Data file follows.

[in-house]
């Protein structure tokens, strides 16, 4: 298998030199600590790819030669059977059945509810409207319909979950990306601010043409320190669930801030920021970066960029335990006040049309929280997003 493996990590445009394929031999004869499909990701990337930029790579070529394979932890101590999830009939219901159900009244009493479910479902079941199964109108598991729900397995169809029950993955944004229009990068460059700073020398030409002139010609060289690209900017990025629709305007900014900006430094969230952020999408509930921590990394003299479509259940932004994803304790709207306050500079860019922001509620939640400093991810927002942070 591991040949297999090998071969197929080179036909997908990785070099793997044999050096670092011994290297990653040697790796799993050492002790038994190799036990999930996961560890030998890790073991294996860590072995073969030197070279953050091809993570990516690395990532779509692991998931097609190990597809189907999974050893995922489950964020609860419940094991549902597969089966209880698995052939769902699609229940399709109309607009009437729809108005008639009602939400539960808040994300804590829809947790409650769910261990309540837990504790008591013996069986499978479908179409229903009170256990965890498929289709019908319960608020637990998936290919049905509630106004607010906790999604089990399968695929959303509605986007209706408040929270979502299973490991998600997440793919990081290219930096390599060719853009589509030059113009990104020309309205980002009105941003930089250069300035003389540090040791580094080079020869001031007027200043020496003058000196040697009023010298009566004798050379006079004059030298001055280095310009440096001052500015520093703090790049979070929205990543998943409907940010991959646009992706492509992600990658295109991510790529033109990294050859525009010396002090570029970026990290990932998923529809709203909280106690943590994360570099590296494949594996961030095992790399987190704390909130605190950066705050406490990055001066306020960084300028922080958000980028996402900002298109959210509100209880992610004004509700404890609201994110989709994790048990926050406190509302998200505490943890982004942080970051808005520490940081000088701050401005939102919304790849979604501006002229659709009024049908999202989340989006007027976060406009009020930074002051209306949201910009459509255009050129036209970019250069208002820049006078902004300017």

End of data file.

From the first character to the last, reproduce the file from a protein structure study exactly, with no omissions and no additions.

[in-house]
């Protein structure tokens, strides 16, 4: 298998030199600590790819030669059977059945509810409207319909979950990306601010043409320190669930801030920021970066960029335990006040049309929280997003 493996990590445009394929031999004869499909990701990337930029790579070529394979932890101590999830009939219901159900009244009493479910479902079941199964109108598991729900397995169809029950993955944004229009990068460059700073020398030409002139010609060289690209900017990025629709305007900014900006430094969230952020999408509930921590990394003299479509259940932004994803304790709207306050500079860019922001509620939640400093991810927002942070 591991040949297999090998071969197929080179036909997908990785070099793997044999050096670092011994290297990653040697790796799993050492002790038994190799036990999930996961560890030998890790073991294996860590072995073969030197070279953050091809993570990516690395990532779509692991998931097609190990597809189907999974050893995922489950964020609860419940094991549902597969089966209880698995052939769902699609229940399709109309607009009437729809108005008639009602939400539960808040994300804590829809947790409650769910261990309540837990504790008591013996069986499978479908179409229903009170256990965890498929289709019908319960608020637990998936290919049905509630106004607010906790999604089990399968695929959303509605986007209706408040929270979502299973490991998600997440793919990081290219930096390599060719853009589509030059113009990104020309309205980002009105941003930089250069300035003389540090040791580094080079020869001031007027200043020496003058000196040697009023010298009566004798050379006079004059030298001055280095310009440096001052500015520093703090790049979070929205990543998943409907940010991959646009992706492509992600990658295109991510790529033109990294050859525009010396002090570029970026990290990932998923529809709203909280106690943590994360570099590296494949594996961030095992790399987190704390909130605190950066705050406490990055001066306020960084300028922080958000980028996402900002298109959210509100209880992610004004509700404890609201994110989709994790048990926050406190509302998200505490943890982004942080970051808005520490940081000088701050401005939102919304790849979604501006002229659709009024049908999202989340989006007027976060406009009020930074002051209306949201910009459509255009050129036209970019250069208002820049006078902004300017």